Touristen Fisten: Themes and Images in Berliner Anti-Tourism / Anti-Gentrification Discourses
y Berlin research files are organized under a number of folders, including one for “Tourism Debates” and another one for “Gentrification Debates.” These days, I’m thinking I need to merge these two folders, since the debates have become increasingly intertwined (and often hopelessly confused). In a recent opinion article in Die Zeit online, entitled, “Burn the Tourists” (“Touristen anzünden”), David Hugendick complains that left-political anti-gentrification discourse has taken an ironically xenophobic turn by harnessing anti-tourist (and, more broadly, anti-foreigner) sentiment. Of course, this article is almost interchangeable with a wide range of opinion pieces that have been appearing in mainstream German-language newspapers in the last while, part of a larger (and older) pattern in Berlin of countering critical voices from the left by associating them with violent tactics and contrarian positions.
In any case, although it is debatable whether the writings and official pronouncements issuing from left-political groups are opportunistically harnessing anti-foreigner sentiment to further anti-gentrification goals, such problematic conflations are certainly going on at the more anarchic level of graffiti, online forums, social media, and face-to-face conversations/confrontations. These are all settings where actors are likely to speak without careful consideration as well as grasp at any convenient stereotype or term of abuse that might provide ammunition in an argument. Thoughtful, incisive critique gets mixed up with sentiments like “Fist the tourists!” and everything in between. This kind of discourse shouldn’t be equated with the more deliberate political discourse taking place in newsletters, newspapers, and blogs, but it nonetheless provides a sort of window into how these issues are being re-imagined in Berlin.
So, with that in mind, I wanted to translate a couple of excerpts from Hugendick’s article, as they point to some interesting patterns that I’ve been observing here as well. To begin with, he suggests that popular discussion around issues of urban space have come to be reduced to narrow set of images and themes:
Now, it’s about an excess of baby carriages and organic grocery stores. It’s about “fake” bars and milk-foam density in coffees. It’s about hostels and vacation flats and Swabians and newcomers. And it’s about the rattle of rolling luggage, which is no longer interpreted as a cosmopolitan background noise, but rather as a beacon of doom.
While neither exhaustive nor authoritative, this list provides a handy primer of the major themes that have been in play over the past year or so. Some of these are about yuppie gentrifiers, some of these are about swarming tourists, and some of these are about pretty much anybody that comes to the city with enough resources to threaten local residents’ fragile footholds in the housing market. Unsurprisingly, many of these are symbolic synecdoches, where the most visible manifestation of a particular phenomenon or group comes to stand in for the whole; thus, baby carriages come to stand in for young, upwardly-mobile, primarily white-German heterosexual couples that threaten to turn vibrant, diverse neighborhoods into homogenous, boring bedroom communities.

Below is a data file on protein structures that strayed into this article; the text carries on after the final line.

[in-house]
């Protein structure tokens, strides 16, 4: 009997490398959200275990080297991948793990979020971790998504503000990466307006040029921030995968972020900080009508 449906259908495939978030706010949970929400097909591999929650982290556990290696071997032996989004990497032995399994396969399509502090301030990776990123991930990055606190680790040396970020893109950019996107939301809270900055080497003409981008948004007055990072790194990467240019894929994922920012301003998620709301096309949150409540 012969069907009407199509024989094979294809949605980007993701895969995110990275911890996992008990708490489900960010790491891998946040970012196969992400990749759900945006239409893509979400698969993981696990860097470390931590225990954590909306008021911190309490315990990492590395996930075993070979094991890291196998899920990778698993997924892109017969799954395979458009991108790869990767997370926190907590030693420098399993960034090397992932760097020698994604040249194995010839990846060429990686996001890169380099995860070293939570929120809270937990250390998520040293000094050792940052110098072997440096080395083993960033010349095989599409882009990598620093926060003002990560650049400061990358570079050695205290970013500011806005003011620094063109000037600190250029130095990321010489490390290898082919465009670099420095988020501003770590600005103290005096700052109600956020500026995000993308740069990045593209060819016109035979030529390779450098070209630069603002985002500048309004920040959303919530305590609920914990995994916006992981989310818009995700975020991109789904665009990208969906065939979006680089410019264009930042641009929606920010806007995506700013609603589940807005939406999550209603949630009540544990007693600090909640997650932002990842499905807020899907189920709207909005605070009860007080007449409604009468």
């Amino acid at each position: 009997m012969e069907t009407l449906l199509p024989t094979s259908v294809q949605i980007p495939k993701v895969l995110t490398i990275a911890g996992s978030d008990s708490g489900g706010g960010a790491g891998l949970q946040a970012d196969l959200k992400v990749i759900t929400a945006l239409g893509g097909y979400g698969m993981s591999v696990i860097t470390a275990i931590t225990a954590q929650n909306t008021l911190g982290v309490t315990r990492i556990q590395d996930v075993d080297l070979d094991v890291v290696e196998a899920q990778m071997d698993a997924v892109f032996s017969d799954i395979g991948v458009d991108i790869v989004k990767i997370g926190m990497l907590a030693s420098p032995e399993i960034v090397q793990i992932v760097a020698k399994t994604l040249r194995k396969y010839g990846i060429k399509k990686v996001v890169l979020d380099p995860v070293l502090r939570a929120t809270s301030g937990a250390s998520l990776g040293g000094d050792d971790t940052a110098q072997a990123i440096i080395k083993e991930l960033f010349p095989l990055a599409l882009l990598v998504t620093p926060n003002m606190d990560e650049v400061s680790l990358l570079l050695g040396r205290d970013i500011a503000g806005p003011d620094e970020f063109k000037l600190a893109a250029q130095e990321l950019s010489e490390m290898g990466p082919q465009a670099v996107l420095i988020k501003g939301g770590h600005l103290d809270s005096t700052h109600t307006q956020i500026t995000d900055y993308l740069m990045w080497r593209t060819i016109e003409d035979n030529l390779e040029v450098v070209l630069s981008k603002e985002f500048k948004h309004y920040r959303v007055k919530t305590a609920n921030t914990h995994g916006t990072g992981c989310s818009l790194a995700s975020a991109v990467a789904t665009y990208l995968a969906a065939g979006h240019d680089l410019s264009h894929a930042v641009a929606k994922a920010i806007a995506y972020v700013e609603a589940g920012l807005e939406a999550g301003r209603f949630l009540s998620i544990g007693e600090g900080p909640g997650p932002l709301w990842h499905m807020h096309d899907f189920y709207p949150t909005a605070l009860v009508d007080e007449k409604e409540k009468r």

But in addition to these rather symbolic images of people and objects, there is also a shift going on in what kinds of arguments are being made:
Suddenly, it matters who lived where first and whether one has been living there for four or fifteen years—both of which are laughably short periods in comparison to the age of the buildings that are usually involved in the affected districts. Suddenly, a disappearing form of nativeness comes to be loudly vaunted; a form to which the oak-stool corner bar and Auntie Emma’s shop implicitly belong—and in which homelessness and other signs of poverty sometimes come to fulfill decorative and nostalgic purposes. Suddenly, the banners call to “devalorize the ‘hood,” so that nobody undesirable moves in anymore. Suddenly, one no longer automatically complains about vomit, but instead asks the important question of whom the puke belongs to: if it’s a German drunkard, it’ll be categorized as preservation-worthy “local color,” while the Spanish “Erasmus” student should kindly go back to wherever he came from and puke there.
The last sentence is pure hyperbole, but it actually resonates in odd ways with conversations I’ve had with native Berliners and longtime residents active in the Electronic Dance Music scenes here. I usually end up hearing some variation of this: “We party, too. We get drunk and high and loud and sometimes out of control, too. We’ve been doing this in Berlin for decades. Why is this suddenly the fault of foreigners?” There’s an understandable unease among many of my interlocutors about how many of the problems endemic to Berlin nightlife have come to be exclusively associated with foreign nightlife-tourists. More broadly, though, this paragraph points to the ways in which tropes of nativeness and “I was here before you” create hierarchies that are potentially problematic and counter-productive, especially in immigrant-rich neighborhoods like Kreuzberg or Neukölln. At the base of the gentrification issue in Berlin, it’s not so much about locals and foreigners or natives and newcomers, but rather about the poor, the wealthy, and the opportunistic; everybody wants to live in nice places and in good conditions, but there are sharp asymmetries in people’s ability to access good housing—and there’s a whole cadre of property investors ready to harness that for lucrative profits.